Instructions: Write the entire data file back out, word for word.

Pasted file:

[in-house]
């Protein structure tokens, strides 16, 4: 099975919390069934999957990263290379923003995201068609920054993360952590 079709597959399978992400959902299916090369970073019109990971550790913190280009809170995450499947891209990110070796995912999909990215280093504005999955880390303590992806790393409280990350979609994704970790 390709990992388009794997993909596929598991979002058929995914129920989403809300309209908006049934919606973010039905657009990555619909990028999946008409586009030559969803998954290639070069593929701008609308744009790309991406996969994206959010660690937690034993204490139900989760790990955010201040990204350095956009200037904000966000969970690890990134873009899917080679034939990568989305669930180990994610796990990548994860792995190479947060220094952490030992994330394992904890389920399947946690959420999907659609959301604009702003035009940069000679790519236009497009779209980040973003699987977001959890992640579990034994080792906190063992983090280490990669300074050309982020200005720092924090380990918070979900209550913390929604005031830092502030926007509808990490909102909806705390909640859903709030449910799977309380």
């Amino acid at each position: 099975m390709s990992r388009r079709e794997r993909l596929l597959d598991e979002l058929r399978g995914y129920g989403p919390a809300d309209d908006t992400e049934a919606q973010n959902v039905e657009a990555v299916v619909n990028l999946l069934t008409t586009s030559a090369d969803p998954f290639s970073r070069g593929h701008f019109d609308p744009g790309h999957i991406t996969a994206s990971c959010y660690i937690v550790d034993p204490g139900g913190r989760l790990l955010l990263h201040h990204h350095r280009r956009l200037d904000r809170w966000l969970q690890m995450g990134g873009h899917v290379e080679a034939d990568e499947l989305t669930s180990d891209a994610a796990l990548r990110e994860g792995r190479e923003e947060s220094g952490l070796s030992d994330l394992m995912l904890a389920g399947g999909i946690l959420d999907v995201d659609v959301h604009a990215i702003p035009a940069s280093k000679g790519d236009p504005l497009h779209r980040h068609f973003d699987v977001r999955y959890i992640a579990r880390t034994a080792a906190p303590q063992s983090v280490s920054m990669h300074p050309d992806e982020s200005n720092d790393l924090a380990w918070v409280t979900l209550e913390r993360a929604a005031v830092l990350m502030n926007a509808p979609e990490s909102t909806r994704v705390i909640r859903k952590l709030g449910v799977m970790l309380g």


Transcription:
[in-house]
């Protein structure tokens, strides 16, 4: 099975919390069934999957990263290379923003995201068609920054993360952590 079709597959399978992400959902299916090369970073019109990971550790913190280009809170995450499947891209990110070796995912999909990215280093504005999955880390303590992806790393409280990350979609994704970790 390709990992388009794997993909596929598991979002058929995914129920989403809300309209908006049934919606973010039905657009990555619909990028999946008409586009030559969803998954290639070069593929701008609308744009790309991406996969994206959010660690937690034993204490139900989760790990955010201040990204350095956009200037904000966000969970690890990134873009899917080679034939990568989305669930180990994610796990990548994860792995190479947060220094952490030992994330394992904890389920399947946690959420999907659609959301604009702003035009940069000679790519236009497009779209980040973003699987977001959890992640579990034994080792906190063992983090280490990669300074050309982020200005720092924090380990918070979900209550913390929604005031830092502030926007509808990490909102909806705390909640859903709030449910799977309380």
């Amino acid at each position: 099975m390709s990992r388009r079709e794997r993909l596929l597959d598991e979002l058929r399978g995914y129920g989403p919390a809300d309209d908006t992400e049934a919606q973010n959902v039905e657009a990555v299916v619909n990028l999946l069934t008409t586009s030559a090369d969803p998954f290639s970073r070069g593929h701008f019109d609308p744009g790309h999957i991406t996969a994206s990971c959010y660690i937690v550790d034993p204490g139900g913190r989760l790990l955010l990263h201040h990204h350095r280009r956009l200037d904000r809170w966000l969970q690890m995450g990134g873009h899917v290379e080679a034939d990568e499947l989305t669930s180990d891209a994610a796990l990548r990110e994860g792995r190479e923003e947060s220094g952490l070796s030992d994330l394992m995912l904890a389920g399947g999909i946690l959420d999907v995201d659609v959301h604009a990215i702003p035009a940069s280093k000679g790519d236009p504005l497009h779209r980040h068609f973003d699987v977001r999955y959890i992640a579990r880390t034994a080792a906190p303590q063992s983090v280490s920054m990669h300074p050309d992806e982020s200005n720092d790393l924090a380990w918070v409280t979900l209550e913390r993360a929604a005031v830092l990350m502030n926007a509808p979609e990490s909102t909806r994704v705390i909640r859903k952590l709030g449910v799977m970790l309380g």